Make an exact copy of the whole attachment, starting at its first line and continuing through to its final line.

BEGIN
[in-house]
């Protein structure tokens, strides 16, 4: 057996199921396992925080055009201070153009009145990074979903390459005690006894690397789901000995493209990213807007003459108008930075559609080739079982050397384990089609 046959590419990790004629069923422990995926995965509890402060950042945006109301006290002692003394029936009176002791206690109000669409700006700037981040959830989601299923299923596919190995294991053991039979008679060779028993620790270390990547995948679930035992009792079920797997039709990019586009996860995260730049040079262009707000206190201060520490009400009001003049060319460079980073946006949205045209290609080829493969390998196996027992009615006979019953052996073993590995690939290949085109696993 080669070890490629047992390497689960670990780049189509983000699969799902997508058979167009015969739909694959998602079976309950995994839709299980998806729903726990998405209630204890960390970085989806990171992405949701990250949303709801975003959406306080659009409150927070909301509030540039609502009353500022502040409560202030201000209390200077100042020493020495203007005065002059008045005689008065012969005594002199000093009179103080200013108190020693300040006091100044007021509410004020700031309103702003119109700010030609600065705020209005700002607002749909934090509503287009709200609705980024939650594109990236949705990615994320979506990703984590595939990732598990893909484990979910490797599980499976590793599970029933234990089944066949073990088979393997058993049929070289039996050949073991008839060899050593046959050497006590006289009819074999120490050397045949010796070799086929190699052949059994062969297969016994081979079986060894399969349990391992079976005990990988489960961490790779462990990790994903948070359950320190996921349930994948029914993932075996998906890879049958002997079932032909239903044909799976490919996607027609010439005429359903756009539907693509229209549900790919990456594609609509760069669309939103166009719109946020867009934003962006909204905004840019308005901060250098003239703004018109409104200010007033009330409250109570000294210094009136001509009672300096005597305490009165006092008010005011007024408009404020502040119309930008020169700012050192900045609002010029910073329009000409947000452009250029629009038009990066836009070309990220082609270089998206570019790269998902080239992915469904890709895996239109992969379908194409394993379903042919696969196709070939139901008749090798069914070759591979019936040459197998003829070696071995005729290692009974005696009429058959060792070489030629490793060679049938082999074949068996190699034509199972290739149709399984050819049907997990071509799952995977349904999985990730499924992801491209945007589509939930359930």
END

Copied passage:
[in-house]
């Protein structure tokens, strides 16, 4: 057996199921396992925080055009201070153009009145990074979903390459005690006894690397789901000995493209990213807007003459108008930075559609080739079982050397384990089609 046959590419990790004629069923422990995926995965509890402060950042945006109301006290002692003394029936009176002791206690109000669409700006700037981040959830989601299923299923596919190995294991053991039979008679060779028993620790270390990547995948679930035992009792079920797997039709990019586009996860995260730049040079262009707000206190201060520490009400009001003049060319460079980073946006949205045209290609080829493969390998196996027992009615006979019953052996073993590995690939290949085109696993 080669070890490629047992390497689960670990780049189509983000699969799902997508058979167009015969739909694959998602079976309950995994839709299980998806729903726990998405209630204890960390970085989806990171992405949701990250949303709801975003959406306080659009409150927070909301509030540039609502009353500022502040409560202030201000209390200077100042020493020495203007005065002059008045005689008065012969005594002199000093009179103080200013108190020693300040006091100044007021509410004020700031309103702003119109700010030609600065705020209005700002607002749909934090509503287009709200609705980024939650594109990236949705990615994320979506990703984590595939990732598990893909484990979910490797599980499976590793599970029933234990089944066949073990088979393997058993049929070289039996050949073991008839060899050593046959050497006590006289009819074999120490050397045949010796070799086929190699052949059994062969297969016994081979079986060894399969349990391992079976005990990988489960961490790779462990990790994903948070359950320190996921349930994948029914993932075996998906890879049958002997079932032909239903044909799976490919996607027609010439005429359903756009539907693509229209549900790919990456594609609509760069669309939103166009719109946020867009934003962006909204905004840019308005901060250098003239703004018109409104200010007033009330409250109570000294210094009136001509009672300096005597305490009165006092008010005011007024408009404020502040119309930008020169700012050192900045609002010029910073329009000409947000452009250029629009038009990066836009070309990220082609270089998206570019790269998902080239992915469904890709895996239109992969379908194409394993379903042919696969196709070939139901008749090798069914070759591979019936040459197998003829070696071995005729290692009974005696009429058959060792070489030629490793060679049938082999074949068996190699034509199972290739149709399984050819049907997990071509799952995977349904999985990730499924992801491209945007589509939930359930």